Two Fox News hosts are under fire for bigoted comments that came to light this weekend: Jeanine Pirro for her suggestion that Rep. Ilhan Omar (D-MN) is a disloyal American because she wears a hijab and Tucker Carlson for unearthed racist and misogynistic comments he made previously on a shock-jock’s radio program.
At least two advertisers told ThinkProgress this week that they would drop their advertising on Justice with Judge Jeanine, as a result of those comments. Others, however, have said they will continue running ads on the two programs.
Pirro made her remarks during Saturday night’s episode of her weekly program. “Think about it: Omar wears a hijab,” she said. “Is her adherence to this Islamic doctrine indicative of her adherence to Sharia law, which in itself is antithetical to the United States Constitution?”
The comments sparked immediate backlash from those who believed Pirro’s comments were Islamophobic and discriminatory, and Fox News eventually issued a statement saying it “strongly condemn[s]” her comment.
Media Matters this week also released audio of Carlson’s previous comments on host Bubba the Love Sponge’s syndicated radio program. In them, he questioned the need for rape shield protections, whether adults having sexual relationships with minors was really that bad, compared Iraqi citizens to “semi-literate primitive monkeys,” and questioned whether some racial minorities were even human.
Carlson has since doubled down, claiming the backlash that ensued following the release of those audio recordings was manufactured outrage from “leftist mob[s]” and suggesting his comments were comical.
ThinkProgress reviewed the commercials from Saturday’s episode of Justice with Judge Jeanine, as well as its late night rerun. It also examined the advertisers on Friday’s episode of Tucker Carlson Tonight. Each of the 60 companies that aired commercials during those hours were contacted to ask whether they would continue advertising on the two shows, in light of the controversy.
Allergan was the first to respond in the affirmative, with a spokesperson stating in an email that the company would “not be advertising on [Justice with Judge Jeanine] moving forward.” The company’s ad for Botox Cosmetic had aired during Saturday’s show.
A spokesperson for GreatCall, which sells mobile technology and services for seniors and ran a spot for it’s Jitterbug Flip phone during Pirro’s re-broadcast, also said they have pulled advertising from the show.
Asked about an ad on Pirro’s show for its Ozempic insulin brand, a spokesperson for Novo Nordisk responded, “We advertise across many cable networks to raise awareness of our medicines and the disease they treat. We respect each person’s right to express their thinking and beliefs, however, we are reevaluating our advertising on this program at this time.”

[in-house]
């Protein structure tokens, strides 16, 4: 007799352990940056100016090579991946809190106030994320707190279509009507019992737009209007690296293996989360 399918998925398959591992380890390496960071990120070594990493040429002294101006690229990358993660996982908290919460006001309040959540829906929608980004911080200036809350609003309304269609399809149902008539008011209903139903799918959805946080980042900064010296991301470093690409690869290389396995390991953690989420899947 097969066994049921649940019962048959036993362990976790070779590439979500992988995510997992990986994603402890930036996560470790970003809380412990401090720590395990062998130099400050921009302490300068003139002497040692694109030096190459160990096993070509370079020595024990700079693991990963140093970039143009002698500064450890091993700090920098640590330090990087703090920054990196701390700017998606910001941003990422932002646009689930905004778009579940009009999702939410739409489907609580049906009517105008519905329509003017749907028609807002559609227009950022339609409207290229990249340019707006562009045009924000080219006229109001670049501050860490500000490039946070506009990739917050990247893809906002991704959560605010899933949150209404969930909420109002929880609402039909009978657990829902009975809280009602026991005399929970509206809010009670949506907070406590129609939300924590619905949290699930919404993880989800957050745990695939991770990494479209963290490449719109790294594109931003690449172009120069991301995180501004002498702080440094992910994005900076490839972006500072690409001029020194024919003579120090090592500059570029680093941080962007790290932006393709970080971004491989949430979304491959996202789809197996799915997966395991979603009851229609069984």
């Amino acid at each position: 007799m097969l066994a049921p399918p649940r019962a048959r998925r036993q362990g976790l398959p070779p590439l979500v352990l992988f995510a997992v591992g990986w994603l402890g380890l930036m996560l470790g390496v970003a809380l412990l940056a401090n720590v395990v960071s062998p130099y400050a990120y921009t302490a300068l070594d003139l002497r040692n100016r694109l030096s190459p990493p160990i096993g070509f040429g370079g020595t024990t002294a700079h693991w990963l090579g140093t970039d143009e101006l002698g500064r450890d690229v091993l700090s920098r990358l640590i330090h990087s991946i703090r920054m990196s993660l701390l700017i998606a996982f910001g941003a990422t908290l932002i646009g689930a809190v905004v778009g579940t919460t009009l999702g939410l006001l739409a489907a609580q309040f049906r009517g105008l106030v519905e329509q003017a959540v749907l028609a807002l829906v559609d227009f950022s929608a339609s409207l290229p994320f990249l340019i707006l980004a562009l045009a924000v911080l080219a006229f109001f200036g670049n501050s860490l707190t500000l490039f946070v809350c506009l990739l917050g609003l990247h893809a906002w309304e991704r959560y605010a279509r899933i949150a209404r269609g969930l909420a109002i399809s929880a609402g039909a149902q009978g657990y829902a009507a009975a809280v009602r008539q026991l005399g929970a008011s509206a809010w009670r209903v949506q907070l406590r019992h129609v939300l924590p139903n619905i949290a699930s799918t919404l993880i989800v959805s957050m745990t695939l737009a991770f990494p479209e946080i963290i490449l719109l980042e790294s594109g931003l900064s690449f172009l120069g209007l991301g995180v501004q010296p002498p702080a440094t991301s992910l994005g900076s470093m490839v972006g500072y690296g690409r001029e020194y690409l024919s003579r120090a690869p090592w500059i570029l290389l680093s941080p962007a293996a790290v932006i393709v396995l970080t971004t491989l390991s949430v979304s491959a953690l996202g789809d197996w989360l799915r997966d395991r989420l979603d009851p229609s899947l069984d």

However, others have insisted they will continue marketing their products on the two shows, despite the controversies.
“I am not changing my advertising,” MyPillow CEO Mike Lindell said in an emailed statement. “I make all of my advertising decisions based on what is best for MyPillow, my customers and my employees.” MyPillow ads air frequently on both programs.
A spokesperson for Mitsubishi Motors North America, which advertised during Pirro’s show, also said they would not commit to changing the company’s ad buys.
“Our advertising media spend is determined based on demographics and psychographics, not politics. Our strategic marketing intent is to share our key product news with consumers through a variety of media channels. We will monitor the situation and adjust our advertising if necessary.”
A spokesperson for WeatherTech, which also advertised on Pirro’s show this weekend, responded similarly on Monday, saying the company “places its advertising according demographics that most fit the target consumer market for our automotive and pet accessory products.”
“The content of those shows maybe opinion based and in America to have an opinion is a constitutional right,” they said. “As we are an American based company, who employs 1500+ American workers and, whenever possible, uses American sourced raw materials we respect the rights stated in the U.S. Constitution.”
Zona Plus also refused to comment on its advertising on Pirro’s show.
Other companies running ads that did not immediately respond to ThinkProgress inquiries included:
All-State, for its Esurance (Pirro)
Amazon Prime, for its new show The Widow (Pirro)
Aspen Dental (Pirro and Carlson)
Association of American Railroads (Carlson)
Bayer, for Miralax, Bayer, Alka Seltzer, and Dr. Scholl’s (Pirro and Carlson)
Cadillac (Pirro and Carlson)
Celgene for Otezla (Pirro)
Chattam/Sanfoi for Gold Bond and Act (Pirro)
Church & Dwight for Kaboom (Pirro)
Custom Ink (Pirro)
Del Webb.com (Carlson)
Golden Coral (Pirro)
GSK for Gas-X (Pirro)
Intuit Quickbooks (Pirro)
Jenny Craig (Carlson)
Just For Men for its ControlGX (Pirro)
Knightline Legal (Pirro)
Liberty Mutual (Pirro)
MedStar Health (Pirro)
Nature’s Bounty (Pirro)
Navy Federal Credit Union (Pirro)
New Vitality for SuperBeta and AgelessMale (Pirro and Carlson)
NFL Network (Pirro)
People Media for OurTime.com (Pirro)
Pods.com (Pirro and Carlson)
Proctor & Gamble for Crest (Pirro)
Recovery Centers of America (Pirro)
Ruby Tuesday (Pirro)
Samsung Galaxy (Pirro and Carlson)
Toyota for Lexus and Toyota (Pirro)
Wells Fargo (Pirro)
Some companies have previously suggested they might reconsider advertising on Carlson’s show. In December, after Carlson claimed immigrants were making America dirtier, Samsung representatives told The Hollywood Reporter that the company did not have “any advertising planned at this time, for this program.”
The company, however, ran ads for its Galaxy phones on both programs over the weekend.
This story will be updated as additional companies respond.